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(For an analysis on Thailand's political crisis, click [nBKK227649])
By Martin Petty
BANGKOK, Aug 13 (Reuters) - Plans to submit a petition requesting a royal pardon for Thailand's fugitive former Prime Minister Thaksin Shinawatra have renewed fears of an intensification of the country's four-year political crisis.
The United Front for Democracy against Dictatorship (UDD), whose red-shirted ranks are filled largely by the rural poor, says more than 5 million Thais have signed the petition, which has angered royalists and the middle classes who despise Thaksin.
Analysts say chances of reconciliation in politically polarised Thailand are remote, while every instance of street protests or civil unrest further dents the confidence of investors, deters tourists and hampers economic recovery.
The following are scenarios for the coming months.
The petition to revered King Bhumibol Adulyadej has sparked anger among anti-Thaksin elements. Both the government and the royalist Peoples Alliance for Democracy (PAD) could try to block its submission, prompting fears of clashes or even military intervention.
Most commentators, however, believe this is unlikely to provide a flashpoint. They say the motive behind the petition is to highlight Thaksin's mass support and to keep his movement alive. They see only a slim chance a pardon will be granted to the fugitive billionaire, who maintains his graft conviction was politically motivated.
"It does not matter whether a royal pardon will be granted or not. What seems to matter most are the numbers to show how popular Thaksin is," wrote Bangkok Post columnist Veera Prateepchaikul.
Markets would likely remain unruffled.
Prime Minister Abhisit Vejjajiva is implementing a wave of economic stimulus measures aimed at winning over the rural poor, Thaksin's traditional support base, to help him retain power and keep the pro-Thaksin Puea Thai party at bay when new elections take place.
Though he is making progress in reviving the economy, his efforts are unlikely to raise his support significantly among the poor, many of whom remain loyal to Thaksin because of his populist policies while in office.
"Abhisit has grasped how crucial it is to reach out to Thaksin's power base and try to emulate the populist policies," said political scientist Prudhisan Jumbala.
"But that won't be easy and unless the poor see the results of Abhisit's economic pledges, they won't be swayed."
Thailand's financial markets will continue to underperform their Asian peers if the political impasse is not broken.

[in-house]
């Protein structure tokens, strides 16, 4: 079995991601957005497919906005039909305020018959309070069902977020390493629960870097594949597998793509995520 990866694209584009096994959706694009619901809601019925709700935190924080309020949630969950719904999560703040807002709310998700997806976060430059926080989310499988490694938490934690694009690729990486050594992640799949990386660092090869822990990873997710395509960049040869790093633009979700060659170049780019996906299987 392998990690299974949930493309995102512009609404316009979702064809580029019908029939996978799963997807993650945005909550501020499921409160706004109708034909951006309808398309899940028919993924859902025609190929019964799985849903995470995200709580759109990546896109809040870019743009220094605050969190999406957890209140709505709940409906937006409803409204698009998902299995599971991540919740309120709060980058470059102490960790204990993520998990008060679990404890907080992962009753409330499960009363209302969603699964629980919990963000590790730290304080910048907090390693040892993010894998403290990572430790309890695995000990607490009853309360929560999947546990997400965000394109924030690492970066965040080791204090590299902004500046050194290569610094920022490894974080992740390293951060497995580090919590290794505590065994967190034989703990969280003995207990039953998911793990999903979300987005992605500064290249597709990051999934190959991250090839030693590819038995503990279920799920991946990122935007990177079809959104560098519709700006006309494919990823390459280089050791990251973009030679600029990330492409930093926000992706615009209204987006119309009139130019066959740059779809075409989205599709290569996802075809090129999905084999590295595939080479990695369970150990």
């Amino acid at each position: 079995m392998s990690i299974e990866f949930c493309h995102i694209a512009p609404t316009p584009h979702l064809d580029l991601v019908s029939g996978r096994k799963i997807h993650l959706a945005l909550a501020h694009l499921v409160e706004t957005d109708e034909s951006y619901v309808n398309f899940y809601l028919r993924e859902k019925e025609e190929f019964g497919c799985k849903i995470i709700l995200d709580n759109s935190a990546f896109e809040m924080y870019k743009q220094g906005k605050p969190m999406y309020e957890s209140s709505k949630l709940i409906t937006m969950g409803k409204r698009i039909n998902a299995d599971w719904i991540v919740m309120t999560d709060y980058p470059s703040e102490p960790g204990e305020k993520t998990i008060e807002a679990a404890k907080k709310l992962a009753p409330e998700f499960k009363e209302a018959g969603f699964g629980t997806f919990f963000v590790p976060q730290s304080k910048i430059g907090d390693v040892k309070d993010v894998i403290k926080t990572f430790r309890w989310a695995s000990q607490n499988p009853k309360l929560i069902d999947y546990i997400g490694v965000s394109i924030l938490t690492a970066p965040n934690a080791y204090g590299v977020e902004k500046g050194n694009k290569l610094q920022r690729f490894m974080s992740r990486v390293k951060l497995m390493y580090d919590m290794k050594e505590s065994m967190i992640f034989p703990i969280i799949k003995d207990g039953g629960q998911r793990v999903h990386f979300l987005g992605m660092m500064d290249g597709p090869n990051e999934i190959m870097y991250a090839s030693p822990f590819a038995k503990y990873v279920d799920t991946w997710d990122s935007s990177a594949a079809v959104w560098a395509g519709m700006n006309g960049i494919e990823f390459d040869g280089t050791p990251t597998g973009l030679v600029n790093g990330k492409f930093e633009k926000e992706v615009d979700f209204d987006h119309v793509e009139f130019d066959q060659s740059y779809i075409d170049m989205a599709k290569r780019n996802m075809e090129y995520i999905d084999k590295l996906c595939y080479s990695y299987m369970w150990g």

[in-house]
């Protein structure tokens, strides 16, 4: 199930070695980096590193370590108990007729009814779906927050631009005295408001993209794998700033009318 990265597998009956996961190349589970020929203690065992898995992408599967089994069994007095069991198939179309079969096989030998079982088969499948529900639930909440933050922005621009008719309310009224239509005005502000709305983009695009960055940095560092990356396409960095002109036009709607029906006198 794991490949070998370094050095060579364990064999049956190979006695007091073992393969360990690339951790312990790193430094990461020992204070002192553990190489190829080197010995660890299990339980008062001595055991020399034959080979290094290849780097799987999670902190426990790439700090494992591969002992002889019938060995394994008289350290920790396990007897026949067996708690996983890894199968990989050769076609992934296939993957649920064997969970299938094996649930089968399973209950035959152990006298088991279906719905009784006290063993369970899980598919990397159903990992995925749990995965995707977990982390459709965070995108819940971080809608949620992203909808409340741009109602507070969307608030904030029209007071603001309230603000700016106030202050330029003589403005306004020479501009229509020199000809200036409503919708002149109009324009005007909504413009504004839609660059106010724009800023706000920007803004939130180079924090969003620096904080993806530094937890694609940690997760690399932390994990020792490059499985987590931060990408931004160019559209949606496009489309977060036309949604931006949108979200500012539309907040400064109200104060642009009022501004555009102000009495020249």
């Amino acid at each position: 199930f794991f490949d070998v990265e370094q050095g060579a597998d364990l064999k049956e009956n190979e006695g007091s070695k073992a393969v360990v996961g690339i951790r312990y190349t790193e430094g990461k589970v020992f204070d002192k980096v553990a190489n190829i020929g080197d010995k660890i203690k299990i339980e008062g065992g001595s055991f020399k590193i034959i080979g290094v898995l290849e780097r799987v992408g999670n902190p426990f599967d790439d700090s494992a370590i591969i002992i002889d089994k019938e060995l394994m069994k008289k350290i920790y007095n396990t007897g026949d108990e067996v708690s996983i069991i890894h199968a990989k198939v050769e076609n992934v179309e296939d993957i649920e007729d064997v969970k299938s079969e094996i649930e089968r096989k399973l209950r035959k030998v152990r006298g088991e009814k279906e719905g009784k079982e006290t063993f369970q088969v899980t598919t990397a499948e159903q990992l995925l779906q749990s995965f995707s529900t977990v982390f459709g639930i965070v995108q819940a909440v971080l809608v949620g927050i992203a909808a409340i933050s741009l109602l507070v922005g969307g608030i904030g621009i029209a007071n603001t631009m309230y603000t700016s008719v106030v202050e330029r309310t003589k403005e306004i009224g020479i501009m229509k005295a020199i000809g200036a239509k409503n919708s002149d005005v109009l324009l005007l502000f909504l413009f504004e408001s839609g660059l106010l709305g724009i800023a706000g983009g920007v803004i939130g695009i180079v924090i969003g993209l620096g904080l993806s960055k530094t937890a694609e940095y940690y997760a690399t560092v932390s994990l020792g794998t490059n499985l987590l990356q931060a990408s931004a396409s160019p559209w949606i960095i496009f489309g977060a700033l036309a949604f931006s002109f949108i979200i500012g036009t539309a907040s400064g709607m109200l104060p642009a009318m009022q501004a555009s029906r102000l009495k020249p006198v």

Abhist has refused to call elections until the economy has recovered and constitutional reform is undertaken. Critics say he is buying time to try to shore up support for his Democrat party.
In two recent opinion polls by Assumption University, Abhisit was rated a less competent premier than Thaksin, whose popularity could help the Puea Thai party he backs win the most votes in the next election, if not enough for an outright majority.
Analysts say this scenario could lead to more unrest, due to the refusal by the different fronts of the anti-Thaksin camp to accept a nominee government of a fugitive criminal they see as a challenge to the monarchy.
Under this scenario, financial markets would likely fall.
Though unlikely at this stage, a military coup can never be completely ruled out in a country that has seen 18 actual or attempted coups in 77 years of on-off democracy.
Rumours of a putsch continue to swirl but analysts say Abhisit still has the backing of Thailand's politicised and power-hungry military, and he continues to toe its line.
"The inside view is Abhisit still enjoys their support and they don't have anyone they can replace him with," said Control Risks analyst Jacob Ramsay.
This could well be the least market-friendly scenario, given how maladroit the military-backed government was following the coup that ousted Thaksin in 2006.
Abhist says he is determined to achieve national reconciliation, but with no side seemingly willing to compromise, it is unlikely to happen any time soon. A constitutional reform committee has submitted its recommendations but anti-Thaksin elements are unlikely to agree to efforts by his supporters to win an amnesty for scores of disqualified politicians from his two disbanded parties.
"It will have to obtain the support of the military, monarchy and Bangkok elites," Eurasia Group wrote in a note to clients.
"This will be difficult as the anti-Thaksin forces will be concerned that concessions will eventually lead to a pro-Thaksin government, especially given the Democrats' track record of ineptness in consolidating power."
Consensus on constitutional reform, could go a long way toward healing the political rifts -- which financial markets would heartily welcome -- but not if it results in a Thaksin proxy government. (Editing by Alan Raybould and Bill Tarrant)